Route selection for cross-country petroleum pipelines plays an important role in the entire feasibility analysis of pipeline projects, as all technical parameters of pipelines depend on the length and hydraulic gradient of the terrain through which they traverse. The present practice of feasibility analysis identifies the shortest route through reconnaissance survey on the basis of factors, such as constructability and approachability and minimal effects on the environment. It then identifies a few alternative projects for further study on the basis of technical parameters, such as throughputs, diameter of pipelines, and number of intermediate stations. The selection of the best project from these alternatives, through financial analysis, often results in a suboptimal project, as the shortest route may not be the optimal route. This paper proposes project feasibility analysis with the selection of an optimal pipeline route by considering strict government stipulations, expansion capability, and the chances of pipeline failure throughout its life, along with other factors. All these factors are analyzed quantitatively with respect to a few alternative routes (determined through a geographical information system) through an analytic hierarchy process (AHP). AHP takes into account of all the factors interactively. This system is demonstrated through a case study of a cross-country petroleum pipeline project from an Indian perspective. A cost-benefit comparison of the shortest route (conventionally selected) and the optimal route establishes the effectiveness of the model.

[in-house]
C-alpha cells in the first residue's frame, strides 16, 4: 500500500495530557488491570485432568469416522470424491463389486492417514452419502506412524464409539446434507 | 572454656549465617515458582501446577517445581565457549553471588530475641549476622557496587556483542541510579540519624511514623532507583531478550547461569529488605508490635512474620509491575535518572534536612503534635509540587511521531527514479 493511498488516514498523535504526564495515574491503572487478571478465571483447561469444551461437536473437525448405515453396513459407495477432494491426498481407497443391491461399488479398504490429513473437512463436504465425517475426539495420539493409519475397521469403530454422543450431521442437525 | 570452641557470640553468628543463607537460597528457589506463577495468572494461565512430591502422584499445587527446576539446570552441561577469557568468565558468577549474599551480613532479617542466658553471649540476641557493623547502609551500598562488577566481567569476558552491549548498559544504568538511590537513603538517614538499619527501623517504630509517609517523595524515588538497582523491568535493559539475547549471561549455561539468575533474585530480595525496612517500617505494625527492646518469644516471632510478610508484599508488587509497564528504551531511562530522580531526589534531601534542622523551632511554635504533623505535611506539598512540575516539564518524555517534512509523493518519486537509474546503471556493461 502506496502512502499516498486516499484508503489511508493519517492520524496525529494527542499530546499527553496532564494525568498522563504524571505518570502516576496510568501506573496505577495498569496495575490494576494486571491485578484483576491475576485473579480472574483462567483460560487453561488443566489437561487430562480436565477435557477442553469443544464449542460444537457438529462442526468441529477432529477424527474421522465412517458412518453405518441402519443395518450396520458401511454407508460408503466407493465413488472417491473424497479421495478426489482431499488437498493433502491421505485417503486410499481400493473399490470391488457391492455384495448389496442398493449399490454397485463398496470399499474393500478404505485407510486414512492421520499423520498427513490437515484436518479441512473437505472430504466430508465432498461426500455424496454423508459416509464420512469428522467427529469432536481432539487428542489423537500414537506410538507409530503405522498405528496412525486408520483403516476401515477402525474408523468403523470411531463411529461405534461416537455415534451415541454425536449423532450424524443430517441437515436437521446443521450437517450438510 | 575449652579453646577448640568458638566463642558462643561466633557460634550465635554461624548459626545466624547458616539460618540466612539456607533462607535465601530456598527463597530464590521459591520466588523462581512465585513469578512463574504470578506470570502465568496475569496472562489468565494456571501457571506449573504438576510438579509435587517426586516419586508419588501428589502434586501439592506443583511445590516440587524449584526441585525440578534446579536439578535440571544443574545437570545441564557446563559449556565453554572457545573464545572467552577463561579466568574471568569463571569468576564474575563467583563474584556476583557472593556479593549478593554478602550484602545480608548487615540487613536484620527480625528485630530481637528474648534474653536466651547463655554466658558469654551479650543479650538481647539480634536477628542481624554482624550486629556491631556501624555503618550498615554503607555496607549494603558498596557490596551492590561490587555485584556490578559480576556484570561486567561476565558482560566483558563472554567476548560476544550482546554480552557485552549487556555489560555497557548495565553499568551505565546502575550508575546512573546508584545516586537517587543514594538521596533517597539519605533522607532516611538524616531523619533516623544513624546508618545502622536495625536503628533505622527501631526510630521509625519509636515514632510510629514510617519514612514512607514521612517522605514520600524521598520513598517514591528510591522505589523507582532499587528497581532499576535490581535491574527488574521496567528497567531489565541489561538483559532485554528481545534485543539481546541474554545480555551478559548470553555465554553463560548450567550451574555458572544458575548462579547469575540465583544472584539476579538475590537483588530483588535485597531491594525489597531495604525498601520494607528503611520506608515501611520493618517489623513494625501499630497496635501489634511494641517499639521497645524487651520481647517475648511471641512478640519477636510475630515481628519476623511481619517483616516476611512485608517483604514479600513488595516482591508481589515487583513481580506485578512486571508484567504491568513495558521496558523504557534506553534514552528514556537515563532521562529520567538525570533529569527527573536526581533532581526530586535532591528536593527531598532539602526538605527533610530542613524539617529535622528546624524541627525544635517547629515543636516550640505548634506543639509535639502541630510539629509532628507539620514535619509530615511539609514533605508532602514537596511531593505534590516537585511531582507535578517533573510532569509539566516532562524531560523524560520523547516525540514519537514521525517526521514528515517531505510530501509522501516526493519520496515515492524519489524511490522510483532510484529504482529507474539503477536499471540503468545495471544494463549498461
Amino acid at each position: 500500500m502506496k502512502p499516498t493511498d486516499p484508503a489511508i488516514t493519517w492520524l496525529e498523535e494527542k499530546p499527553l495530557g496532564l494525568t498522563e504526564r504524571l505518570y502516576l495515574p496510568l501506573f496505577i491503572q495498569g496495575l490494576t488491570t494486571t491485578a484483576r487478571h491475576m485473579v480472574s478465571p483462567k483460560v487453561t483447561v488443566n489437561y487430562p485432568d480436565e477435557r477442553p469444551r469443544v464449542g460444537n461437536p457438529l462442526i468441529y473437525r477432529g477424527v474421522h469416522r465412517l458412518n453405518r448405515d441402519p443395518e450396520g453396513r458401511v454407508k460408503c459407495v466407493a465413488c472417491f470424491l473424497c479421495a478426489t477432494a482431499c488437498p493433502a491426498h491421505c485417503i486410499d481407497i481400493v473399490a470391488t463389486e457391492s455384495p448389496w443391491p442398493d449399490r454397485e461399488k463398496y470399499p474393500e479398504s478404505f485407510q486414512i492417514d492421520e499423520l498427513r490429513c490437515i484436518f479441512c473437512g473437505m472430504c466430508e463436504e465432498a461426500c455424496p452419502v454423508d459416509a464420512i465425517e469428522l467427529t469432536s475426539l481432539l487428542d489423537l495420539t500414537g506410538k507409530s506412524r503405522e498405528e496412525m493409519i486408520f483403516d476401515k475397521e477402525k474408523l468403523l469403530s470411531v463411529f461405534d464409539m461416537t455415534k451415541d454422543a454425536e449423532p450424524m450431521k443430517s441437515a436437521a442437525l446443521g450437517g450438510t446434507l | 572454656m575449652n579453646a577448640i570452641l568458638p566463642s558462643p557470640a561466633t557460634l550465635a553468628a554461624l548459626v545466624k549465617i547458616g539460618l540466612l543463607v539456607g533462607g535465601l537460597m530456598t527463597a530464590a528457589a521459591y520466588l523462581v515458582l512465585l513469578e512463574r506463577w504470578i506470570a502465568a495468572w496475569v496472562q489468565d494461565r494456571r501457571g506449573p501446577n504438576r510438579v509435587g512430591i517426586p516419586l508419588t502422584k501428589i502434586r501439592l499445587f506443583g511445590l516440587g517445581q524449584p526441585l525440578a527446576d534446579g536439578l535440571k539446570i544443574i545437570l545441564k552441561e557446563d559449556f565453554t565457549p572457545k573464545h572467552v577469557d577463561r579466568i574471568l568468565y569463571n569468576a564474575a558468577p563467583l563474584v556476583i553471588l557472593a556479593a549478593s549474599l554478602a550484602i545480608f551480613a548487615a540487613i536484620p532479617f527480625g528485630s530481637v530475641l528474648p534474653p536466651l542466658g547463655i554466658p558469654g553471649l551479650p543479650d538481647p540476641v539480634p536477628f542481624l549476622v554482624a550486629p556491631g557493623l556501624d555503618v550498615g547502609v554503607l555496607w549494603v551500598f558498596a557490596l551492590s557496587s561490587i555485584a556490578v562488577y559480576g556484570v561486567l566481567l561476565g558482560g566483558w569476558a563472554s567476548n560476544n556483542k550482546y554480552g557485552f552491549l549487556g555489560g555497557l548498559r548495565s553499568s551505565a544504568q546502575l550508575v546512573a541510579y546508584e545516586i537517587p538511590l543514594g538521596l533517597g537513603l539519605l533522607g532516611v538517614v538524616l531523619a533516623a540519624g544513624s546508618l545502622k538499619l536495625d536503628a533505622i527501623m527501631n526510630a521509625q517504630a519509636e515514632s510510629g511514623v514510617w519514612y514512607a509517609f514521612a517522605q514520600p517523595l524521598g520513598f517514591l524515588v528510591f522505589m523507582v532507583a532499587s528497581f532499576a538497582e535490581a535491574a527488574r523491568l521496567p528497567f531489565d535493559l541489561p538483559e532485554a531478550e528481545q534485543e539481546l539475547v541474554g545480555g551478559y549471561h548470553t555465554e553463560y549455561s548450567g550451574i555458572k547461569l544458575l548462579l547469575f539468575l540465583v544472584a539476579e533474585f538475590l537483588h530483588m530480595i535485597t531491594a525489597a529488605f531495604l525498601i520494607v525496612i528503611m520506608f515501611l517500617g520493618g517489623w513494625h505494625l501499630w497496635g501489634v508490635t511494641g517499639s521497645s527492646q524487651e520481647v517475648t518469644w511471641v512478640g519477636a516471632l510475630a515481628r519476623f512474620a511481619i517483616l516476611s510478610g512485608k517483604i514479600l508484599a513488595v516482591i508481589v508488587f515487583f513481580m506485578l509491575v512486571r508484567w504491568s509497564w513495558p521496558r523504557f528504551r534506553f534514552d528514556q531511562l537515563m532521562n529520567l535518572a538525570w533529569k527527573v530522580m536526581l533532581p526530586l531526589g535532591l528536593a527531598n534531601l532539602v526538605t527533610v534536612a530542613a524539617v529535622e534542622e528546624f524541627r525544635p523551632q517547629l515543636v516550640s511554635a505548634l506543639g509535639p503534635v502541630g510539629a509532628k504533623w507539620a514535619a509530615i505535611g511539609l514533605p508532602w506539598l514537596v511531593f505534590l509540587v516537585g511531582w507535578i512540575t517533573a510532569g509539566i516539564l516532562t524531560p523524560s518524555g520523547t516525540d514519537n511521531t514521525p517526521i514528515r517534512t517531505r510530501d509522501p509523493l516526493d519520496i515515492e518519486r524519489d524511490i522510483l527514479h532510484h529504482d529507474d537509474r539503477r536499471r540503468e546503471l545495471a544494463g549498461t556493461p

- feasibility analysis
- cross-country pipeline projects
Dey, P. K., & Gupta, S. S. (2001). Feasibility analysis of cross-country pipeline projects: a quantitative approach. Project Management Journal, 32(4), 50-58. https://doi.org/10.1177/875697280103200407